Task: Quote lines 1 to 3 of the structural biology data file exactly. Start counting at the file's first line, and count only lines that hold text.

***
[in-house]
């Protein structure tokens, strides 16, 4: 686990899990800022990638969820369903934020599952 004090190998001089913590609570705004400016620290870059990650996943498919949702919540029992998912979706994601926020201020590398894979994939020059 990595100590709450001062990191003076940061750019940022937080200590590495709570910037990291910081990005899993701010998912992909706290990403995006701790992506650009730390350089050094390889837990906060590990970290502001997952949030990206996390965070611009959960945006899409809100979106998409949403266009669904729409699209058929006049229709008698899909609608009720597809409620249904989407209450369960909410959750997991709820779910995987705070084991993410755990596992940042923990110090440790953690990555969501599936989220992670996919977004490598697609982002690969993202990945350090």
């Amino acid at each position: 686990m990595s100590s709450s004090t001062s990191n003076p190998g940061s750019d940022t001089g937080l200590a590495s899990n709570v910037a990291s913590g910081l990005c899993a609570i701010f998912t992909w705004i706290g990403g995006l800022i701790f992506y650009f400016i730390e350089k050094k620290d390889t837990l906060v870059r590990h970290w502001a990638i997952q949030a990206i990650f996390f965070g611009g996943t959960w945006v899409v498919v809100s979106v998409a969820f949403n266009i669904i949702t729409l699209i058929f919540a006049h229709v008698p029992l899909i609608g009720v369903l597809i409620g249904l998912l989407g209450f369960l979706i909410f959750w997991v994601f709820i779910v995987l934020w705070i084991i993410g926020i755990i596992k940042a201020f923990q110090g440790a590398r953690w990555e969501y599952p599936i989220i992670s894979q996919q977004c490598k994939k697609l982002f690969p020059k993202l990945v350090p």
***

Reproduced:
[in-house]
């Protein structure tokens, strides 16, 4: 686990899990800022990638969820369903934020599952 004090190998001089913590609570705004400016620290870059990650996943498919949702919540029992998912979706994601926020201020590398894979994939020059 990595100590709450001062990191003076940061750019940022937080200590590495709570910037990291910081990005899993701010998912992909706290990403995006701790992506650009730390350089050094390889837990906060590990970290502001997952949030990206996390965070611009959960945006899409809100979106998409949403266009669904729409699209058929006049229709008698899909609608009720597809409620249904989407209450369960909410959750997991709820779910995987705070084991993410755990596992940042923990110090440790953690990555969501599936989220992670996919977004490598697609982002690969993202990945350090």
């Amino acid at each position: 686990m990595s100590s709450s004090t001062s990191n003076p190998g940061s750019d940022t001089g937080l200590a590495s899990n709570v910037a990291s913590g910081l990005c899993a609570i701010f998912t992909w705004i706290g990403g995006l800022i701790f992506y650009f400016i730390e350089k050094k620290d390889t837990l906060v870059r590990h970290w502001a990638i997952q949030a990206i990650f996390f965070g611009g996943t959960w945006v899409v498919v809100s979106v998409a969820f949403n266009i669904i949702t729409l699209i058929f919540a006049h229709v008698p029992l899909i609608g009720v369903l597809i409620g249904l998912l989407g209450f369960l979706i909410f959750w997991v994601f709820i779910v995987l934020w705070i084991i993410g926020i755990i596992k940042a201020f923990q110090g440790a590398r953690w990555e969501y599952p599936i989220i992670s894979q996919q977004c490598k994939k697609l982002f690969p020059k993202l990945v350090p």